Wednesday, 12 January 2011

Christmas present 1

Finding a suitable Christmas present is hard, and the best ones are ones where thought has been applied. This is why DD's present was one of my all-time best ones. She had arranged for me to have a private showing of some of the quilts in the collection of the Whitworth Art Gallery in Manchester! She came along too, and we had coffee, tea and lunch in a noodle bar (delicious!) and lots of mother-daughter chat as well!

This is the Whitworth Art Gallery, in case you don't know it. It looks rather forbidding, but was very welcoming and pleasant inside. The lovely and knowledgeable textiles curator, Frances, was ready for us at 2 o'clock, and had spread out some quilts ready to get going.

This is the first one, a lovely hexagon coverlet with a mitred border on it. There was a plain calico backing on it, and no quilting. It dated from about 1850. As ever with old quilts, the range of fabrics was amazing! Lots of conversation prints, shirtings, upholstery designs and all kinds of fabrics which look as if they were designed yesterday!
I don't think this photo is too clear, but can you see that there are little fairytale houses on the brown and cream patch between the two green ones near the bottom? I could have spent a whole afternoon just looking at the different fabrics in this quilt!

The maker had solved the problems of the edges of the quilt by using some half rosettes, and just keeping with cream in some parts. It seems to work well.

Next was a strippy coverlet dated about 1790. The patterned fabric was very chintzy, and the strips were unusual in that the patterned ones were wider than the plain ones. They are usually all the same width. Unfortunately, the quilting was not terribly interesting, and seemed to be fairly random.

Next a small, heavy log cabin quilt. This was wadded and backed with a fabulous Turkey red fabric which dated it to the late 19th century. This seems to be a kind of 'strips masterclass'. The centre of the quilt is log cabin, made in wools and wool mixes, arranged in a light and dark arrangement, each corner has a courthouse steps block, and the border is a chevron! The thick fabrics must have made it very hard to work with.
Here is a better photo of the backing. As you can see, this quilt was bound, which is not typical for British quilts. It's not surprising to find lots of paper piecing in British museums, and there was a whole box of paper pieced patches of various sizes, shapes and stages of completion, along with some fabric scraps and some paper waiting to be cut up into shapes. These octogons date from early 19th century. I think this might have been abandoned when the maker realised she should have pieced the little joining squares as she went along, not leaving them to the end! You can see on the right hand side she's started to add the squares (also paper pieced) but not got very far!

There were loads more octogons ready to go (these too have some with squares) and you can see the papers clearly here, with a date of 1815! The papers were made from copybooks or various printed sources. Again, the fabrics were fabulous, with lots of the 'seaweed' fabrics typical of the early 19th century. Here are some teeny Lemoyne stars - how were these going to fit together, I wonder?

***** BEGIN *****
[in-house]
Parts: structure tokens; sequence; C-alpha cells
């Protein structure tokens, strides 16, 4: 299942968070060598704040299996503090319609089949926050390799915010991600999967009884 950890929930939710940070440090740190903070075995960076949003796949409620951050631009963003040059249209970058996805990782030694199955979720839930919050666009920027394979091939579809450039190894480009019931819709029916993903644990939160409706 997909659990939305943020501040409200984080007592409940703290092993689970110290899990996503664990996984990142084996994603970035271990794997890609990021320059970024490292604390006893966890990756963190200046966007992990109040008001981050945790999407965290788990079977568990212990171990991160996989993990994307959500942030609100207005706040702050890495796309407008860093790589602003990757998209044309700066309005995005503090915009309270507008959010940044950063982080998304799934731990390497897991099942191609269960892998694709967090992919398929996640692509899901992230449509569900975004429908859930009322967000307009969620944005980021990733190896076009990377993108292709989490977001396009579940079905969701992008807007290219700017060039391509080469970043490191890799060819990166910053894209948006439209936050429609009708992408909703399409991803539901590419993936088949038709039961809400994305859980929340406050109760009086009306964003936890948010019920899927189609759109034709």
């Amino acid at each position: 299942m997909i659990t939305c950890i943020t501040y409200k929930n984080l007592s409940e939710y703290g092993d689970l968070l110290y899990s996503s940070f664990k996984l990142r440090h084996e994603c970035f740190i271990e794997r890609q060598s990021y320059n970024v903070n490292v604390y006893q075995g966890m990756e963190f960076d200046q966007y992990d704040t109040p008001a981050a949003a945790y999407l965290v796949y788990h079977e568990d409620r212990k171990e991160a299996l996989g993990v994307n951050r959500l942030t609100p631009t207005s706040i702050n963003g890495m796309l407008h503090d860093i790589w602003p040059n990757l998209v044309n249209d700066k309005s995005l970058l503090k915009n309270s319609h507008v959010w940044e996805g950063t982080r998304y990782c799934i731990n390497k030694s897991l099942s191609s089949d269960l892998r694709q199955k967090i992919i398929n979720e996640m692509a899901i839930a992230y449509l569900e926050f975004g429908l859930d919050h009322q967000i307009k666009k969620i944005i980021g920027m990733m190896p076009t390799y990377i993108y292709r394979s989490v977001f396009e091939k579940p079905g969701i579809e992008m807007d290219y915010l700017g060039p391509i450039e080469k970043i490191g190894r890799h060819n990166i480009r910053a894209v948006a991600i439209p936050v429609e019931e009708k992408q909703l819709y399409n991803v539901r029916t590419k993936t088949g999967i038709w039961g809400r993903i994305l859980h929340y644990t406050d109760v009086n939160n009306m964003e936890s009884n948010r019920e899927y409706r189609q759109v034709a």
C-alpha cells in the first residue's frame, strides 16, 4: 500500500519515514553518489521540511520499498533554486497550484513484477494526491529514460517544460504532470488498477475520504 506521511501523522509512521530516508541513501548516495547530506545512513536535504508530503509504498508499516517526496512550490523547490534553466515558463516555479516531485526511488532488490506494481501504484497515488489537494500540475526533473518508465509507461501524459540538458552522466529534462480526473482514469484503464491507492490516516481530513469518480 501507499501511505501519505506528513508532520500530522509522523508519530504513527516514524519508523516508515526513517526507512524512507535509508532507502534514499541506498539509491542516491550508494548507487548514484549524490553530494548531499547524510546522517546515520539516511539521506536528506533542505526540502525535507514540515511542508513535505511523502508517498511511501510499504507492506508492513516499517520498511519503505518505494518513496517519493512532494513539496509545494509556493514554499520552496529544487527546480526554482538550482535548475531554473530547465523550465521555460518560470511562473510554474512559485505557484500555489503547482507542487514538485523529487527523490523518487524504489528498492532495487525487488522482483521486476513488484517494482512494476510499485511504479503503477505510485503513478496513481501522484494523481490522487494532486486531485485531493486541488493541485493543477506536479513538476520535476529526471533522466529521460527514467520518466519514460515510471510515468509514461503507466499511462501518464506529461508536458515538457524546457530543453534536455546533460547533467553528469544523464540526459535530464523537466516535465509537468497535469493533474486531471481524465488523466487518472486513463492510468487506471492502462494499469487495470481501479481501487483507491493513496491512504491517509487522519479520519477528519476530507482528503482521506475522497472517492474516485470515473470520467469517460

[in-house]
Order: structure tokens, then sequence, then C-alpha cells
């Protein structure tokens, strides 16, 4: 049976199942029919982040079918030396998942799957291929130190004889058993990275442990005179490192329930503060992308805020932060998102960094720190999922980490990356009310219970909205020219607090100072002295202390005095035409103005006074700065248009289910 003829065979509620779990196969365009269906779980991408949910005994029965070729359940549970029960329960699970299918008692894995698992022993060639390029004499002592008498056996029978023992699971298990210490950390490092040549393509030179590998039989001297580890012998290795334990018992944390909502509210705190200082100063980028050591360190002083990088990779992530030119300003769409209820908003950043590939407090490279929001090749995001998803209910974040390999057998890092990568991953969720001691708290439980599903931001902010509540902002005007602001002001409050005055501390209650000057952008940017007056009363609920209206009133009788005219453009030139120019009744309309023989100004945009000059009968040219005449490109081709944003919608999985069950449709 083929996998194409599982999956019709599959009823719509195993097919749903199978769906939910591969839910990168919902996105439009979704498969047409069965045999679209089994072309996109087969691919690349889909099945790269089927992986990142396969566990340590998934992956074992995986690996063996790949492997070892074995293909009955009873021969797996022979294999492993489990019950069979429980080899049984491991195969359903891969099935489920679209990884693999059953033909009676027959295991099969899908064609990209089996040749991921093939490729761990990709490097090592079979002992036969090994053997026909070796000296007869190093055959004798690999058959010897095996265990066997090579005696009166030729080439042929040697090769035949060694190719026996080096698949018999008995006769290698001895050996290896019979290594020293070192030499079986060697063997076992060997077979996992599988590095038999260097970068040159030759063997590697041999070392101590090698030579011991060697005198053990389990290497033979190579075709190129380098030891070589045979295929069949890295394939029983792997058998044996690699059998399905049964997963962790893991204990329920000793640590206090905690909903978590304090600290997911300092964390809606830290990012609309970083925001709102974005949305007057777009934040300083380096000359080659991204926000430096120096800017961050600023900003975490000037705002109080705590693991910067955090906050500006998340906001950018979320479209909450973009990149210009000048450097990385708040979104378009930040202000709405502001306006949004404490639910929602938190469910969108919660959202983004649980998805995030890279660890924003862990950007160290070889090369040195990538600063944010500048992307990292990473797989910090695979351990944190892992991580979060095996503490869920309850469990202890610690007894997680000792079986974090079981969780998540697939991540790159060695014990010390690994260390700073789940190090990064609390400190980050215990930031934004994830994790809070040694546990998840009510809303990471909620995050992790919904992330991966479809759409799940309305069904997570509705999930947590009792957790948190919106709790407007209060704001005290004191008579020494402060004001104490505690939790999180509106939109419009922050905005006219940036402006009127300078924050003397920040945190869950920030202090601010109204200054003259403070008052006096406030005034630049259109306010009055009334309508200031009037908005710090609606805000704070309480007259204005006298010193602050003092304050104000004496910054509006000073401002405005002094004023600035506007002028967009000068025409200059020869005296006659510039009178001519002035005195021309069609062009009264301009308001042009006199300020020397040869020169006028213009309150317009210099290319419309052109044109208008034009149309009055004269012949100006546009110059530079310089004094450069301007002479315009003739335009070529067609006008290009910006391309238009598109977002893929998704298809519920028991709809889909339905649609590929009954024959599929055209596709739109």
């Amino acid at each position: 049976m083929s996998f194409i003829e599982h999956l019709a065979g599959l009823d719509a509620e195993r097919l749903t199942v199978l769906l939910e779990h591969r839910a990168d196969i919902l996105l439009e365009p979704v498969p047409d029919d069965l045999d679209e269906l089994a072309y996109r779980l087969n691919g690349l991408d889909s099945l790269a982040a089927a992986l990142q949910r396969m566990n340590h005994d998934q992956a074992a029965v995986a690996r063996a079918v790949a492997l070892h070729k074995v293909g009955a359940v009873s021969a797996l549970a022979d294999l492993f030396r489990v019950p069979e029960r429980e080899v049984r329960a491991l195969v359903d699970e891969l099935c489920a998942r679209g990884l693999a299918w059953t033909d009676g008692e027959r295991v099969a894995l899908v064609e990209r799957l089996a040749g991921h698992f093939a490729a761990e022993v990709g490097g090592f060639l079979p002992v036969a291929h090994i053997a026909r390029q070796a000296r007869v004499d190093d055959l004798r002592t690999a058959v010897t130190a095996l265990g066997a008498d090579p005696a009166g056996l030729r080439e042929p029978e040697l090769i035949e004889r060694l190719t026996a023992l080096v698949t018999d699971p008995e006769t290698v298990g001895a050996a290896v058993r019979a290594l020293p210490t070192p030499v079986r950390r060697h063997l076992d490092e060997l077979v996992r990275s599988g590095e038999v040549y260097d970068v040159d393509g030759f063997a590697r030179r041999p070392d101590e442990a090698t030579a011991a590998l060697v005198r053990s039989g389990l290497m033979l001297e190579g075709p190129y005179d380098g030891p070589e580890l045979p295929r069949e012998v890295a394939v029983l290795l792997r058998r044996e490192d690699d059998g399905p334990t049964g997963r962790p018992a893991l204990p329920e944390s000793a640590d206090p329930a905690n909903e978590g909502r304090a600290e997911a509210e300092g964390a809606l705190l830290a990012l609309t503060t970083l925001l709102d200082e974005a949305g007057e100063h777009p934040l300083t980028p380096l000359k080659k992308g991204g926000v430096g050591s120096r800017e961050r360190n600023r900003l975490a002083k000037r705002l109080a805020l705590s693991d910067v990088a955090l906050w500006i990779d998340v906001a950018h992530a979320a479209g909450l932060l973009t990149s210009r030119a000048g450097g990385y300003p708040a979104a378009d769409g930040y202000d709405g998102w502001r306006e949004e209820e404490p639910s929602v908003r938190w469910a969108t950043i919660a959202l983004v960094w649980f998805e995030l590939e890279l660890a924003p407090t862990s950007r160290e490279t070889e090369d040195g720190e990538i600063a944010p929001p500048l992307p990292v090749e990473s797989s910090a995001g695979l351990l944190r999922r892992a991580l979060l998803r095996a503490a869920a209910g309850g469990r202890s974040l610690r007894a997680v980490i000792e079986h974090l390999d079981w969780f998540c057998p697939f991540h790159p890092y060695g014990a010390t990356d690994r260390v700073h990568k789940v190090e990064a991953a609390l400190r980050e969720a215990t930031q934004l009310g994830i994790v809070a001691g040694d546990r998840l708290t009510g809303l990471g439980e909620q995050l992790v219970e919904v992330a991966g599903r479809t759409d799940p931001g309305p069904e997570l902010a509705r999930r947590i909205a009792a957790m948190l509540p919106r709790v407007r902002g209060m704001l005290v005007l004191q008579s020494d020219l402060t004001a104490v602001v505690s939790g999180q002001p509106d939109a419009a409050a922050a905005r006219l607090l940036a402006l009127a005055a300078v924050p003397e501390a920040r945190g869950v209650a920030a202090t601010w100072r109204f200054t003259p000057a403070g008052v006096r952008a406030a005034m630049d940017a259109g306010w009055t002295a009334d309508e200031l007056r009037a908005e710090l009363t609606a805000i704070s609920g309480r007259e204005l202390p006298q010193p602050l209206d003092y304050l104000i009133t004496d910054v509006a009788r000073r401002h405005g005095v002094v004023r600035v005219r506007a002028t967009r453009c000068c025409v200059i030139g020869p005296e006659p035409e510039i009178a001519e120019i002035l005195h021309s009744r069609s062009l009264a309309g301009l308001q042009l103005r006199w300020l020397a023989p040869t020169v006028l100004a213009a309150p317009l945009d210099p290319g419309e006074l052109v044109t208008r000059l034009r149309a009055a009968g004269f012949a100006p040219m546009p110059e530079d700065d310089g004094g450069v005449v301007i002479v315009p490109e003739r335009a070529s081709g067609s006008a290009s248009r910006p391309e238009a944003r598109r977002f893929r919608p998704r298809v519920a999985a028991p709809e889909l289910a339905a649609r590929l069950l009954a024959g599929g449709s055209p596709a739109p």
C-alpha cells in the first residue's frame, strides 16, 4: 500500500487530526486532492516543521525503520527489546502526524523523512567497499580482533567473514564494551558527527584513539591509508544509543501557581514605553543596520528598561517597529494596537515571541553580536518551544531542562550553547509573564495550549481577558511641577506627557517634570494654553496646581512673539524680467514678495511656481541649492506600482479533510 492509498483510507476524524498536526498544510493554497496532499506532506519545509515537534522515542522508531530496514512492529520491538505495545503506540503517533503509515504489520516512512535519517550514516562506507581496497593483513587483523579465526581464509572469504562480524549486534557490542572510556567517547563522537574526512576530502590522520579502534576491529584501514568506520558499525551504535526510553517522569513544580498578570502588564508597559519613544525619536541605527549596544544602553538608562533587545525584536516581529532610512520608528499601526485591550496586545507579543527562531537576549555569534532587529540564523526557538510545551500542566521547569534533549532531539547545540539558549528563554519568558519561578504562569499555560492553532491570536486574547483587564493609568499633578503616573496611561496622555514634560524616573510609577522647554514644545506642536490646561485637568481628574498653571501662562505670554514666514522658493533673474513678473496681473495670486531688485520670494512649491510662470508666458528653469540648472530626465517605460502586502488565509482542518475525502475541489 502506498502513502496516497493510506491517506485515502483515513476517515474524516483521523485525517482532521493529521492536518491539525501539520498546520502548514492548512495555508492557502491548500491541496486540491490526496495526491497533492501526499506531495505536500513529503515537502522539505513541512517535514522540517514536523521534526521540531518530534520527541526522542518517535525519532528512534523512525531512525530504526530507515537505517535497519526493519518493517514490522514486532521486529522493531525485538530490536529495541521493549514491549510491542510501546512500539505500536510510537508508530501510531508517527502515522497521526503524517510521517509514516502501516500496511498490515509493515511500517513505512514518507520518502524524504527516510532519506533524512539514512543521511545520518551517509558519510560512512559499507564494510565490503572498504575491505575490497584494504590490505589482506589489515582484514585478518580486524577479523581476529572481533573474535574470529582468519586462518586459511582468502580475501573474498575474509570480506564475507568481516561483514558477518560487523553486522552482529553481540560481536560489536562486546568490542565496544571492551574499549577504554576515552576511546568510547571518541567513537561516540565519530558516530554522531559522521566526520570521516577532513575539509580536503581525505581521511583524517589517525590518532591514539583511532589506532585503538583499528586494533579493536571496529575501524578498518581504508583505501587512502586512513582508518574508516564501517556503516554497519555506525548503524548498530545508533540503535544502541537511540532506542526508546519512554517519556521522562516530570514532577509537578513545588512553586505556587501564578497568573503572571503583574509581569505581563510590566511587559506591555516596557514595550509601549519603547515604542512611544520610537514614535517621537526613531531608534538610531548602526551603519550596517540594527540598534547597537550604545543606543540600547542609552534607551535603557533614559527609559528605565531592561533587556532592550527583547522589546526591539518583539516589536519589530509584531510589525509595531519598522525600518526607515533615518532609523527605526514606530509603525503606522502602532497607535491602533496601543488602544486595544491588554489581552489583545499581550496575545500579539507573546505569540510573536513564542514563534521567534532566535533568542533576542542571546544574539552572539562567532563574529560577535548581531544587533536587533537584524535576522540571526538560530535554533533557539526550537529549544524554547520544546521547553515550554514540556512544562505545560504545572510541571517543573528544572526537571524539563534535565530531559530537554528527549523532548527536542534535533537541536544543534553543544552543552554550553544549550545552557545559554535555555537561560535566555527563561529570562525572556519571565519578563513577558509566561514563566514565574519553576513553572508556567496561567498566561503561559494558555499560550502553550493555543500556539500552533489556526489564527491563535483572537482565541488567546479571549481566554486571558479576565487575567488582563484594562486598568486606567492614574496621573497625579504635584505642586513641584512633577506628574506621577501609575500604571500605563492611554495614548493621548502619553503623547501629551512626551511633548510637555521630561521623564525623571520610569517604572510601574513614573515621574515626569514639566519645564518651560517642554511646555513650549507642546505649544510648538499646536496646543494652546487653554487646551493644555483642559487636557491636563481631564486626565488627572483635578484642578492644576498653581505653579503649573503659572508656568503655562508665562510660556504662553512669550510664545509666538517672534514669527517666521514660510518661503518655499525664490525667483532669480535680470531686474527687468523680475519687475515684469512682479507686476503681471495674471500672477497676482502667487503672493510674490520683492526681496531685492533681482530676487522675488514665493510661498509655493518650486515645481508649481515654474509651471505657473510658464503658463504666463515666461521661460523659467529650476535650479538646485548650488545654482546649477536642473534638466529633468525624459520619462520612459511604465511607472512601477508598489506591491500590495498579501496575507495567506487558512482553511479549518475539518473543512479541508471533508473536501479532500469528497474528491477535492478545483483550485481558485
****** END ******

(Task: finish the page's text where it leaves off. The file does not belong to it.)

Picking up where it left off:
Maybe they fit with these?Frances was almost apologetic at having included this top, but then, she hadn't met me before! I absoltely love it! She said it was mid-19th century and was a veritable showcase of Machester cottons. There were so many different fabrics in it, we wondered if it was made from fabric samples. Only the very centre has anything more complicated thn a square or rectangle (and that's only a square within a square which is missing its points!) but the colours and the enrgy of the piece are fabulous! There is a kind of basic design, but the fabrics are so varied, it's hard to see!

Here you can see a bit of bodging (the triangle added in being the worst of it!)
and here, a bit of desperation piecing, where five pieces of fabric have been joined together to make one patch! And that was the last quilt. Although I would obviously have liked to see more quilts, I would like to thank Frances (and DD) for a wonderful show! But the afternoon wasn't over, and I have more photos to show another day!


Sew Create It - Jane said...

I can't wait to see you tonight and hear all about your trip...sounds like it was wonderful and incredibly inspiring!

Contented Caroline said...

Sounds like a great day out Lynda. Glad you enjoyed yourself the quilt look amazing - maybe someone will ponder over our quilts someday!

orchidlover said...

What a great day out.

Love and hugs Gina xxx

Joyce said...

What a treat! I went to the quilt museum in Lincoln Nebraska but certainly didn't get a private showing. The talent back then was amazing but I guess they weren't distracted by computers. Or phones. Or TV.

Amo said...

What a fantastic idea for a present! Looks like you had a ball too. Thanks for sharing.

Barb said...

Absolutely incredible quilts! Thank you so much for taking us on a tour of them. I love the backing on that one and the hexie of course!
Lucky you to see these treasures in person

Diana said...

Oh, what a treat! Thank you so much for sharing it with all of us.

loulee said...

Wow, what a treat. :-)

DD said...

Treat for Mum? Treat for me, actually. It was a selfish pretence to get her up for the day and to have chats and food and fawn over quilts.

I am my mother's daughter, after all...

Tonya Ricucci said...

wow, your daughter is fab, what a wonderful present for the two of you to share. I LOVE that Manchester sample quilt too. wonderful!!!

Michelle said...

Wow -- that log cabin just takes my breath away.